Friday, April 12, 2013

5 Years of Taiji

Today marks my 5th year of studying Taiji. My practice currently consists of doing Taiji for an hour most mornings and going to 3-hour classes twice a week. I've been asked why I put so much time and effort into my practice, particularly since I never expect to use the martial capabilities or have a career as a martial artist. Given that Taiji is such a big investment in time, it's worth considering whether the benefits make the effort worthwhile - so here are my thoughts on what I get out of my practice:
  1. Health Benefits - The obvious reason to practice Taiji is for the physical benefits and is certainly why I got involved in it in the first place. Practicing Taiji on a daily basis has built up my strength, increased my flexibility, and improved my balance. As an exercise, the better I get at Taiji, the more challenging it becomes and so the physical benefits continue to increase.
  2. Long-Term Viability - The stereotypical image of Taiji is that of a large group of older people doing the form slowly in the park. That's not all Taiji is but it is an exercise that can be done by older people and, given it's health benefits, it is something I'd like to continue into my old age. I could wait until I'm older to study Taiji but it's a lot easier to gain the skill now rather than trying to take it on later. Also, there is some incidence of arthritis in my family and the evidence indicates that doing Taiji helps alleviate or even prevent the onset of arthritis.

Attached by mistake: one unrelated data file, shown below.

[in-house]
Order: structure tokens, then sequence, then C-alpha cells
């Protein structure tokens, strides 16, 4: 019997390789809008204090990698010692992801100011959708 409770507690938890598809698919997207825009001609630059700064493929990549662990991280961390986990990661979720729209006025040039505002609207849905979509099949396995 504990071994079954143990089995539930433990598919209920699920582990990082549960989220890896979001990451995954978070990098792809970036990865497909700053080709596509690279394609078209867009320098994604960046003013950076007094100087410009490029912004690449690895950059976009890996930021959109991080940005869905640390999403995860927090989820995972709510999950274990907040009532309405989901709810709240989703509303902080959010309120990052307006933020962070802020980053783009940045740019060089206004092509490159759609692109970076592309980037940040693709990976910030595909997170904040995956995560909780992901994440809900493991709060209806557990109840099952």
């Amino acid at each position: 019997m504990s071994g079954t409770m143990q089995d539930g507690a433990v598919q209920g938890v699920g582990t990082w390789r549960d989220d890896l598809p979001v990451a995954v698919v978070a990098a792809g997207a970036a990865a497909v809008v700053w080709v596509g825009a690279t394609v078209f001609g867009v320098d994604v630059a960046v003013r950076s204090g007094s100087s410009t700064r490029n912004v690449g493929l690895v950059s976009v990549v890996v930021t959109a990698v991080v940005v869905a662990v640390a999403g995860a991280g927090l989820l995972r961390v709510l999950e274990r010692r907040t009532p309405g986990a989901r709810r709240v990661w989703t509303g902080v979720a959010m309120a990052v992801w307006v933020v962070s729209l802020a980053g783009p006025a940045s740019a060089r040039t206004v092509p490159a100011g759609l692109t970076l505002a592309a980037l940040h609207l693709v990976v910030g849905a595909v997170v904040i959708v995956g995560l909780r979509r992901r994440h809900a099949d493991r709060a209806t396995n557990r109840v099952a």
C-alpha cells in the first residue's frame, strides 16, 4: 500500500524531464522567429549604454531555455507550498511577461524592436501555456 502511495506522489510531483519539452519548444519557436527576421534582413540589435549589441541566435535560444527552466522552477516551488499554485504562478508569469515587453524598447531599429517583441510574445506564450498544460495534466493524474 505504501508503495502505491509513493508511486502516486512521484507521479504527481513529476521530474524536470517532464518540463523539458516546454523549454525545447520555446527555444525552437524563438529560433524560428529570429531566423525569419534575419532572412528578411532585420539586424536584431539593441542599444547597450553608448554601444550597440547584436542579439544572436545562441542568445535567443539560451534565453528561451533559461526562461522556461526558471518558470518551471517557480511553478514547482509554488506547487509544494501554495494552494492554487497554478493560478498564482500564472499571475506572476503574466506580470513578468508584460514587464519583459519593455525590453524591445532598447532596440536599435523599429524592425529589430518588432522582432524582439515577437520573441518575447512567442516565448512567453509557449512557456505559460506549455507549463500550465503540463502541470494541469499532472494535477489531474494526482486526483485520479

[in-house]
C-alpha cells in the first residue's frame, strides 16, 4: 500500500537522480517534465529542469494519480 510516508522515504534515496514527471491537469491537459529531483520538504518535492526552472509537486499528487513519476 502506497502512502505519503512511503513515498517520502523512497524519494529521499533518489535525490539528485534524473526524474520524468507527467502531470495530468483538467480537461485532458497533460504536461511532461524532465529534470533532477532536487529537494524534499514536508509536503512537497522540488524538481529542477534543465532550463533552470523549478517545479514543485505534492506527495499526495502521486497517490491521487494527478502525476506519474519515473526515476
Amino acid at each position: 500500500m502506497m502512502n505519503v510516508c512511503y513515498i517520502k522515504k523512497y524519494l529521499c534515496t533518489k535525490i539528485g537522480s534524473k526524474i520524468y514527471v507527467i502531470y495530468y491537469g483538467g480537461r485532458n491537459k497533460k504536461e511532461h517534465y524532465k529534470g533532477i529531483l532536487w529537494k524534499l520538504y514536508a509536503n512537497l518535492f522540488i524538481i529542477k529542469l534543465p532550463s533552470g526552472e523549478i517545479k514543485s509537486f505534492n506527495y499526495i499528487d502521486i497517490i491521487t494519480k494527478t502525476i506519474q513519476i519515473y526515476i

3. Conflict Resolution - One of the main tenets of Taiji is that you don't meet an external force head-on but instead sublimate it with force in different directions - this deals with it in a more effective and efficient manner. Much of the training in Taiji - both forms and push-hands - is learning to recognize external forces, understanding their effect on you, and figuring out how to deal with them without running away from them (a common misconception about Taiji is that you run away from incoming force but, in two-person training, you quickly learn that's as ineffective as meeting the force head-on). As you start to understand these principles, you recognize how they apply to other aspects of life when dealing with conflicts so that you don't run away from them or get overwhelmed by them but instead understand them for what they are and figure out how to deal with them effectively.
  4. Perspective - Like everyone else, my life has its ups and downs that include periods of great stress and some mornings I wake up feeling overwhelmed by all the things I have to deal with. Going through the form in the morning shifts my focus off of those immediate concerns and puts them into their true perspective, which allows me to see them a lot more clearly for what they really are i.e. minor annoyances.
  5. Time Outside - Some time ago, I started practicing outside (taking advantage of one of the benefits of living in CA). It feels really nice to be outside - breathing the fresh air and feeling the sun - for at least part of the day on a regular basis.
  6. Challenge - As I get better at Taiji, I realize how much more I have to learn. Far from being discouraging, this makes the study of Taiji continually more interesting, which is why I practice more now then I did when I started.
  7. Community - People who practice Taiji regularly tend to be pretty nice folks. I have made some great friends through my practice and, when I travel, I often drop in on other Taiji schools for a visit and meet some very good - and sometimes very skilled - people.  

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